What is TNR?
The basic strategy of Trap-Neuter-Return (TNR) is to identify a community cat or colony of community cats, humanely trap them, spay/neuter and vaccinate them, then return them to their original environment with a human caregiver committed to feeding and sheltering them.
Benefits of TNR
Reduces colony sizes over time. By neutering and spaying cats within a colony, they do not reproduce and add new kittens to the colony. As the adult cats naturally age and pass away, the colony's size drops--naturally and humanely--over time.
Reduces the stress of mating and reproduction in colony females. There are several health risks to colony females from constant mating and pregnancy. TNR provides them better overall health by reducing the number of their lifetime pregnancies.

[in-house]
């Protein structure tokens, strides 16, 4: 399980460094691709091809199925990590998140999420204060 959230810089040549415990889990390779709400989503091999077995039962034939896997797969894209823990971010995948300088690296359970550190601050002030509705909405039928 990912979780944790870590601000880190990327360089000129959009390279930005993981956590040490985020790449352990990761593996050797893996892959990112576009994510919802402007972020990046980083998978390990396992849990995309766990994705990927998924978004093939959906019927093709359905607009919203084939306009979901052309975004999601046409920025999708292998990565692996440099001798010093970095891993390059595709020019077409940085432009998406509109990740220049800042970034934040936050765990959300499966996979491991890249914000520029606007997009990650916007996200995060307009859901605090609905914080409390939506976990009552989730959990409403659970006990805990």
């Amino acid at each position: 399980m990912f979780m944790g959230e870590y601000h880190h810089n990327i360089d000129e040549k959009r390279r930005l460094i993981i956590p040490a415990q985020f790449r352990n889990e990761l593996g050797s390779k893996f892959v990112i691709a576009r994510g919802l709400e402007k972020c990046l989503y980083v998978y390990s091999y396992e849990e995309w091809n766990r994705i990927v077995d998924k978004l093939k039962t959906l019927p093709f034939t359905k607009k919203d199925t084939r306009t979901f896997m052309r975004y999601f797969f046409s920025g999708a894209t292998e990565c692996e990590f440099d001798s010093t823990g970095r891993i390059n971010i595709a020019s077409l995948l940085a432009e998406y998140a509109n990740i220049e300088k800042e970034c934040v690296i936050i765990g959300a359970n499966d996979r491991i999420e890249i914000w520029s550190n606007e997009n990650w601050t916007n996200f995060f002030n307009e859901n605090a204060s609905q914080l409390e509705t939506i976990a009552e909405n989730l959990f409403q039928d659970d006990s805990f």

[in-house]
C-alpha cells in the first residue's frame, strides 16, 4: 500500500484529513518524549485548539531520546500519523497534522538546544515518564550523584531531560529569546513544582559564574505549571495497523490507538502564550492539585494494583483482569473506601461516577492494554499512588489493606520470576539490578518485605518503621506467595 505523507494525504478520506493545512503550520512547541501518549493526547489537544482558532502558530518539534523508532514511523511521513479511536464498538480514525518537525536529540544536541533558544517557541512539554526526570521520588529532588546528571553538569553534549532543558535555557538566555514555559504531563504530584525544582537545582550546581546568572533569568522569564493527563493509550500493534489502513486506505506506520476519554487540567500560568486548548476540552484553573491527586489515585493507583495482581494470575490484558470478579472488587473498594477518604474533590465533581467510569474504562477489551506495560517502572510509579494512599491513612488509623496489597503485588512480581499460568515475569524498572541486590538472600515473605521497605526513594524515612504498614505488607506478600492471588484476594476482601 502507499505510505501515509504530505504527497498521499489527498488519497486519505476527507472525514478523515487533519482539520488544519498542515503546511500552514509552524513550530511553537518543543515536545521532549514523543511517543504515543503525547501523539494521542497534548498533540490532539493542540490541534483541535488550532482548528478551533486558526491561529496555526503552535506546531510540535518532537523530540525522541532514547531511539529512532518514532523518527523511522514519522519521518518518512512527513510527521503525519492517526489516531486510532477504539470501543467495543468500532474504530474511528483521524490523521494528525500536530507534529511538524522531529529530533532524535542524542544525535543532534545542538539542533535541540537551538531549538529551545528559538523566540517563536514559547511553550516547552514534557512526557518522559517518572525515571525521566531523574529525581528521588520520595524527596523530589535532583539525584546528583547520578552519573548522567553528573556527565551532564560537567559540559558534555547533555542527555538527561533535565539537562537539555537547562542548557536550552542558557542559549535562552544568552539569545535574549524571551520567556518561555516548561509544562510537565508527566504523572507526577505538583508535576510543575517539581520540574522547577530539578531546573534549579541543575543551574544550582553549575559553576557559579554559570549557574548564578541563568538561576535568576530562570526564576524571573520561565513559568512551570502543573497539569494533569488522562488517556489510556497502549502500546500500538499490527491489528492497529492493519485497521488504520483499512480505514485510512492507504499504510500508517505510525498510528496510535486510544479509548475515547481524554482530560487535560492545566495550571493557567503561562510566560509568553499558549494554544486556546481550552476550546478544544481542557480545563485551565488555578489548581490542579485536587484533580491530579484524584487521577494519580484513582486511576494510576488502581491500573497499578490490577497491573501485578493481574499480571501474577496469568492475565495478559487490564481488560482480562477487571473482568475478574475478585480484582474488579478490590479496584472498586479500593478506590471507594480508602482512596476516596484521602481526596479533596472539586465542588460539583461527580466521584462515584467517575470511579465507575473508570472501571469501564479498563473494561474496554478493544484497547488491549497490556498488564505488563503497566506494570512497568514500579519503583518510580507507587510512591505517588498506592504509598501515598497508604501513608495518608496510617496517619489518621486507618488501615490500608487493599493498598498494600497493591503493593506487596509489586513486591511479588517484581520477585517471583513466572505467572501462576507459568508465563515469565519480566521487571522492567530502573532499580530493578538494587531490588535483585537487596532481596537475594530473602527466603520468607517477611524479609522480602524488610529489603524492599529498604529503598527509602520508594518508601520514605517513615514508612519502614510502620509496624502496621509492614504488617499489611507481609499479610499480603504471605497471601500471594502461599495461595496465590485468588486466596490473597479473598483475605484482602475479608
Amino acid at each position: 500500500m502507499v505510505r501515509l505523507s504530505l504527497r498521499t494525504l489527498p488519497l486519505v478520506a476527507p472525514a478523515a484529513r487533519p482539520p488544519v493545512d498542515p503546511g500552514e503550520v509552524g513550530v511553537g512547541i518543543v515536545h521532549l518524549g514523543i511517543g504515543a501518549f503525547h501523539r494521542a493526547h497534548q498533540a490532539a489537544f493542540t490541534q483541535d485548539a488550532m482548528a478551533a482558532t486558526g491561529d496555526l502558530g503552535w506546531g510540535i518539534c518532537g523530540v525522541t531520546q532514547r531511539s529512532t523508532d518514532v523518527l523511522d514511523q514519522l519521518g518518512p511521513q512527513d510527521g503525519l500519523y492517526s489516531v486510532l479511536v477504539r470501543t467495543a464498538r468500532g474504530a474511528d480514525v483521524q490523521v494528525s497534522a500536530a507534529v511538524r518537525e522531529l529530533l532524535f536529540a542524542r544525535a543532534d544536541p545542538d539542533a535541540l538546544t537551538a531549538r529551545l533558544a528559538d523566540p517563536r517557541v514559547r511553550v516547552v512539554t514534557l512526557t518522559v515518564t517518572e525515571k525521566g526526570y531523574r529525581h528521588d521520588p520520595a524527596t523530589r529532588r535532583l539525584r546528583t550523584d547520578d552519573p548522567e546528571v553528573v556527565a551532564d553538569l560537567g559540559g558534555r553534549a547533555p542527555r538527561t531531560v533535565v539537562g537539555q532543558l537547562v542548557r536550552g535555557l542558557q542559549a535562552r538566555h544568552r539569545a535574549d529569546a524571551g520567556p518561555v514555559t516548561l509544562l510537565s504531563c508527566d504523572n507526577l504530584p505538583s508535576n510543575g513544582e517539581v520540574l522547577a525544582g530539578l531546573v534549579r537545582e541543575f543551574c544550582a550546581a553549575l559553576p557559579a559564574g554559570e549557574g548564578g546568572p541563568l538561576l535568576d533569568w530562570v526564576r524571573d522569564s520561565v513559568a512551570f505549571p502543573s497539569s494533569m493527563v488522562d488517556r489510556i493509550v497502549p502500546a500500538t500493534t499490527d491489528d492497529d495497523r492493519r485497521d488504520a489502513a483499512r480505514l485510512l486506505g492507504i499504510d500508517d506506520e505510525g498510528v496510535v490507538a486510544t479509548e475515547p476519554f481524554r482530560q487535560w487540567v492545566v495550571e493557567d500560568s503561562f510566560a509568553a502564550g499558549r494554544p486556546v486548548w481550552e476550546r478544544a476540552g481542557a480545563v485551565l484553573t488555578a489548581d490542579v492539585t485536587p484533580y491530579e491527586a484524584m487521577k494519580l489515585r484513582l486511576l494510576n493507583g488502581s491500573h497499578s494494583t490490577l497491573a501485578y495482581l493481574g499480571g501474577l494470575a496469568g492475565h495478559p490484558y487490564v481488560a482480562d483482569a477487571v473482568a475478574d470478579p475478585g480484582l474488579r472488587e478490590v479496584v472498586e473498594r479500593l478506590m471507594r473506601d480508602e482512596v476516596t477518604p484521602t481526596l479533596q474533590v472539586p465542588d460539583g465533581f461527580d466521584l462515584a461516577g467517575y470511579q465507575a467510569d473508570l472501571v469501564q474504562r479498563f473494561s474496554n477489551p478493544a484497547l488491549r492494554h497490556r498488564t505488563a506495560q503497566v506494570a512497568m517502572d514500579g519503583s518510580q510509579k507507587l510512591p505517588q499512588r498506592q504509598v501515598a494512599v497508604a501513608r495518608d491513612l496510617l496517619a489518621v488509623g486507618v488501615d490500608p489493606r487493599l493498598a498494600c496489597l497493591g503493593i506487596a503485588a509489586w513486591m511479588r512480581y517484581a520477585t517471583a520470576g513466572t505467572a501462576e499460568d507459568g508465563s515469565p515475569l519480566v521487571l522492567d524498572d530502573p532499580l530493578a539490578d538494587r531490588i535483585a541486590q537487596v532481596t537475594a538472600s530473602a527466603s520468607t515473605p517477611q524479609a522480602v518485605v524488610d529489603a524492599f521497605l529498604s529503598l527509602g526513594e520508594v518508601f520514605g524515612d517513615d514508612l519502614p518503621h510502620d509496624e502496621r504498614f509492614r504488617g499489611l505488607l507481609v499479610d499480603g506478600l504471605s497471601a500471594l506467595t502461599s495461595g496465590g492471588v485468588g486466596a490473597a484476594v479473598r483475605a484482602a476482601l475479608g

Reduces mating behaviors among colony males. TNR helps reduce colony male behaviors like fighting, yowling and urine spraying. For the colony and the community, this is a huge benefit!
Why TNR Works
Community cats are primarily the result of pet owners’ abandonment or failure to spay or neuter their animals, allowing them to breed uncontrolled. Community cat “colonies” can often be found behind shopping areas or businesses, in alleys, parks, abandoned buildings and rural areas.
Removal of community cats from a site creates a “vacuum effect,” wherein new cats will colonize at the same site due to the availability of food and shelter. Removal is not the answer.
Studies have proven that trap-neuter-return (TNR) is the single-most successful method of stabilizing and maintaining healthy community cat colonies with the least possible cost to local governments and residents.
Read more about the scientific studies on TNR on the Alley Cat Allies website →